Thursday, June 30, 2011

Greek Reforms 'Like Putting a Band-Aid on a Mortal Wound'

June 30, 2011

Greece may have averted the worst by passing an austerity package on Wednesday, but the government of Georgios Papandreou will continue to face massive public resistance to its course. German commentators warn that Athens isn't out of the woods yet.

For German Chancellor Angela Merkel, it was "really good news." But many Greeks, it would seem, beg to differ.

The news that the Greek parliament had passed Prime Minister Georgios Papandreou's latest package of austerity measures prompted particularly brutal rioting in the streets of Athens on Wednesday. Demonstrators clashed with police into the early hours of Thursday. Protesters attacked a post office in the Finance Ministry building, while riot police fired tear gas and even threw stones back at demonstrators.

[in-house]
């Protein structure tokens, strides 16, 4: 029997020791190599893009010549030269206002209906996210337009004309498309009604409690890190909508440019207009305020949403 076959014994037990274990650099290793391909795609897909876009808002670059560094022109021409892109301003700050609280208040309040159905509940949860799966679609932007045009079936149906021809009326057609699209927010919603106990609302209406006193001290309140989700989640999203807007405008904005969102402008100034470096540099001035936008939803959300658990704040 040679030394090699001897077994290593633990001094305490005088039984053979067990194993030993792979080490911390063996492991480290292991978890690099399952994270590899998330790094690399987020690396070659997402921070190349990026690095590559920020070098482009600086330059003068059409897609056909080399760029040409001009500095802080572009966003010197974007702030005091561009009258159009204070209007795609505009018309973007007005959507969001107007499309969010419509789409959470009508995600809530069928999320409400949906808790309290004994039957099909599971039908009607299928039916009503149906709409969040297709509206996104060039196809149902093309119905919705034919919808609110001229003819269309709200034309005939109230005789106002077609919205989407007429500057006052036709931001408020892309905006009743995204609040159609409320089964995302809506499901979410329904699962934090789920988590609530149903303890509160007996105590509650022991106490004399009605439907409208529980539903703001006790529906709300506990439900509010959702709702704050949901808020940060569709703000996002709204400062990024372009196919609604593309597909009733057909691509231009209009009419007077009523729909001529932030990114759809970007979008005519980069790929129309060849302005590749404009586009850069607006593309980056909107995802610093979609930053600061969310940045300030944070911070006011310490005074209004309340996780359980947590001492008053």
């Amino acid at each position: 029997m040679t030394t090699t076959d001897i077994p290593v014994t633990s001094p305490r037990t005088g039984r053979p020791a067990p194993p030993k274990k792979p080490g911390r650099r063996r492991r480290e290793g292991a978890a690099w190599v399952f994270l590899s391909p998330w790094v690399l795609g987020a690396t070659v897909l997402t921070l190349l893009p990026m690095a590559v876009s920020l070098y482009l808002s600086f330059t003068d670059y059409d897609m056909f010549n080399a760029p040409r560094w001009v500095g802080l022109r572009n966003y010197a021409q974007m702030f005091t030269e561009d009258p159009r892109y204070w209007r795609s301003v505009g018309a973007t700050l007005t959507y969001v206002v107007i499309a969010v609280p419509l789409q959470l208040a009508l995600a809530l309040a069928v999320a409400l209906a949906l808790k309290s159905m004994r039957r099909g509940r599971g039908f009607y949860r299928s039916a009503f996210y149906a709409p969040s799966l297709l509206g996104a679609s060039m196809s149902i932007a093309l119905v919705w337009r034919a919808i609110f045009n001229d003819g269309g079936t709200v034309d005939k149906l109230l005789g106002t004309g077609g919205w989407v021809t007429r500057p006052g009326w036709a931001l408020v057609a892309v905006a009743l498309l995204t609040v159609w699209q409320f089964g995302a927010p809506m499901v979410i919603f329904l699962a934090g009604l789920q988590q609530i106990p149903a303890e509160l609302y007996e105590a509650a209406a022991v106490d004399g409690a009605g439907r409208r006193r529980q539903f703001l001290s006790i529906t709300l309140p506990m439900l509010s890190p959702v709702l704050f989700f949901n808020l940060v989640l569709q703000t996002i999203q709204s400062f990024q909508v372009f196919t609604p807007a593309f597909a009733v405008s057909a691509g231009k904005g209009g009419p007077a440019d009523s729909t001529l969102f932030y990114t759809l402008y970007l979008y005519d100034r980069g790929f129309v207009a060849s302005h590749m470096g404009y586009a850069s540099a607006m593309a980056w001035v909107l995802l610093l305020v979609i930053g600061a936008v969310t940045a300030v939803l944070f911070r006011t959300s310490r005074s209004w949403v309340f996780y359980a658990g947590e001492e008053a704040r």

The €28.4 billion ($41 billion) austerity package foresees €15 billion in additional tax revenues over the next five years, combined with savings of over €13 billion through cuts in social benefits and in the public sector. Privatization of state assets will provide an additional €50 billion. The Greek parliament had to pass the package in order to receive the next tranche of aid from the European Union and the International Monetary Fund, otherwise the state would have gone bankrupt within the next few weeks.

The parliament will also vote Thursday on laws relating to the implementation of the austerity measures. Although Wednesday's vote was greeted with relief in the rest of the euro zone, and caused the euro to rise to its highest level against the dollar in weeks, Papandreou will continue to face pressure from the Greek population, many of whom are deeply angry about the austerity program. Resistance from the country's powerful unions is expected, and further street protests seem inevitable.


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